Lung cancer is one of the major causes of cancer-related deaths. Over the past decade, much has been known about the molecular changes associated with lung carcinogenesis; however, our understanding to lung tumorigenesis is still incomplete. To identify genes that are differentially expressed in squamous cell carcinoma (SCC) of the lung, we compared the expression profiles between primarily cultured SCC tumor cells and bronchial epithelial cells derived from morphologically normal bronchial epithelium of the same patient. Using suppression subtractive hybridization (SSH), two cDNA libraries containing up- and down-regulated genes in the tumor cells were constructed, named as LCTP and LCBP. The two libraries comprise 258 known genes and 133 unknown genes in total. The known up-regulated genes in the library LCTP represented a variety of functional groups; including metabolism-, cell adhesion and migration-, signal transduction-, and anti-apoptosis-related genes. Using semi-quantitative reverse transcription-polymerase chain reaction, seven genes chosen randomly from the LCTP were analyzed in the tumor tissue paired with its corresponding adjacent normal lung tissue derived from 16 cases of the SCC. Among them, the IQGAP1, RAP1GDS1, PAICS, MLF1, and MARK1 genes showed a consistent expression pattern with that of the SSH analysis. Identification and further characterization of these genes may allow a better understanding of lung carcinogenesis.

Lahortiga I, Vizmanos JL, Agirre X, et al.
NUP98 is fused to adducin 3 in a patient with T-cell acute lymphoblastic leukemia and myeloid markers, with a new translocation t(10;11)(q25;p15).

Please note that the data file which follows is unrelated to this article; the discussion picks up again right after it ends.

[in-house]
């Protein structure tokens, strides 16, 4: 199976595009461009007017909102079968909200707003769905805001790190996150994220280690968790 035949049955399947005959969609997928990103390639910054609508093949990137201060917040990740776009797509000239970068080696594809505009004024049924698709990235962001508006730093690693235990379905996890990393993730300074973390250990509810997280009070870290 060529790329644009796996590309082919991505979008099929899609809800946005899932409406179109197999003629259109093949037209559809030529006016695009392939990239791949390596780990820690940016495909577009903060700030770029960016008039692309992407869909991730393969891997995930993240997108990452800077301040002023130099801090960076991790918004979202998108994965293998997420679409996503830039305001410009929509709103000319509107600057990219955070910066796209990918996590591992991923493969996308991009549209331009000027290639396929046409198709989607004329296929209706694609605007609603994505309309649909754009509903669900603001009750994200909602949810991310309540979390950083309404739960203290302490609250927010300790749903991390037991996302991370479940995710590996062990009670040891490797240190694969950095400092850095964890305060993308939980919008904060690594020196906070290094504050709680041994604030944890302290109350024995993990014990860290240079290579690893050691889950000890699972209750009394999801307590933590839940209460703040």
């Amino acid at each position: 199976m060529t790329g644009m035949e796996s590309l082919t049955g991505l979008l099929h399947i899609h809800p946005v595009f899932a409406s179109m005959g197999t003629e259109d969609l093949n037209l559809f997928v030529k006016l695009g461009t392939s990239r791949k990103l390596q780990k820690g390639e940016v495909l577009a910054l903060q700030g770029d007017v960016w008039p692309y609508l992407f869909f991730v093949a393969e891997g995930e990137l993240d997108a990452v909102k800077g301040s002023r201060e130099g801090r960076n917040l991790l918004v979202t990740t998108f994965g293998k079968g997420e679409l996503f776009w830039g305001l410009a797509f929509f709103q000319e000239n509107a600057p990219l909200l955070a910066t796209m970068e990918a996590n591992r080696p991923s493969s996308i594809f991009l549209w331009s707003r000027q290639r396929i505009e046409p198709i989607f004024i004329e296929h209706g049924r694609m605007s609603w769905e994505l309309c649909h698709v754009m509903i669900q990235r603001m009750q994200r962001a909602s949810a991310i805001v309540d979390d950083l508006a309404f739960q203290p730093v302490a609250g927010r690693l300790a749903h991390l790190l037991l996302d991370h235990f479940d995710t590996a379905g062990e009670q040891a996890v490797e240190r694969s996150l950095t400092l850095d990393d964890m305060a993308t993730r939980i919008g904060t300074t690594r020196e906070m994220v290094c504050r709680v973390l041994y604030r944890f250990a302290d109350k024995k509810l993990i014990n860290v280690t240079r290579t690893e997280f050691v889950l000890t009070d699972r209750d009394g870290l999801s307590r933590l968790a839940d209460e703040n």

Cancer Res. 2003; 63(12):3079-83 [PubMed] Related Publications
The nucleoporin 98 gene (NUP98) has been reported to be fused to 13 partner genes in hematological malignancies with 11p15 translocations. Twelve of them have been identified in patients with myeloid neoplasias and only 1, RAP1GDS1 (4q21), is fused with NUP98 in five patients with T-cell acute lymphoblastic leukemia (T-ALL). Three of these patients coexpressed T and myeloid markers, suggesting the specific association of t(4;11)(q21;p15) with a subset of T-ALL originating from an early progenitor, which has the potential to express mature T-cell antigens as well as myeloid markers. We describe here a new NUP98 partner involved in a t(10;11)(q25;p15) in a patient with acute biphenotypic leukemia, showing coexpression of mature T and myeloid markers. The gene involved, located in 10q25, was identified as ADD3 using 3'-RACE. ADD3 codes for the ubiquitous expressed subunit gamma of the adducin protein, and it seems to play an important role in the skeletal organization of the cell membrane. Both NUP98-ADD3 and ADD3-NUP98 fusion transcripts are expressed in the patient. This is the second partner of NUP98 described in T-ALL. Adducin shares with the product of RAP1GDS1, and with all of the nonhomeobox NUP98 partners, the presence of a region with significant probability of adopting a coiled-coil conformation. This region is always retained in the fusion transcript with the NH(2) terminus FG repeats of NUP98, suggesting an important role in the mechanism of leukemogenesis.

Elia L, Mancini M, Moleti L, et al.
A multiplex reverse transcriptase-polymerase chain reaction strategy for the diagnostic molecular screening of chimeric genes: a clinical evaluation on 170 patients with acute lymphoblastic leukemia.
Haematologica. 2003; 88(3):275-9 [PubMed] Related Publications
BACKGROUND AND OBJECTIVES: In the last few years molecular methods have allowed the identification of leukemia-associated genetic lesions, which may represent the most accurate predictors of clinical outcome. These considerations strengthen the need for rapid identification of the abnormalities. Our aim was to demonstrate whether a modified multiplex reverse transcription polymerase chain reaction (RT-PCR) system might be successfully used to screen a large number of patients with acute lymphoblastic leukemia (ALL).
DESIGN AND METHODS: In this study we adapted the multiplex RT-PCR assay, previously described by Pallisgaard et al., to detect all the most frequent genetic lesions with their characteristic splicing variants occurring in acute lymphoblastic leukemia, such as the MLL/AF4, MLL/ENL, BCR/ABL p190 (e1a2) and p210 (b2a2,b3a2) isoforms, E2A/PBX1, TEL/AML1, SIL/TAL1 and the novel NUP98/RAP1GDS1 transcript, recently described in a T-ALL leukemic subtype.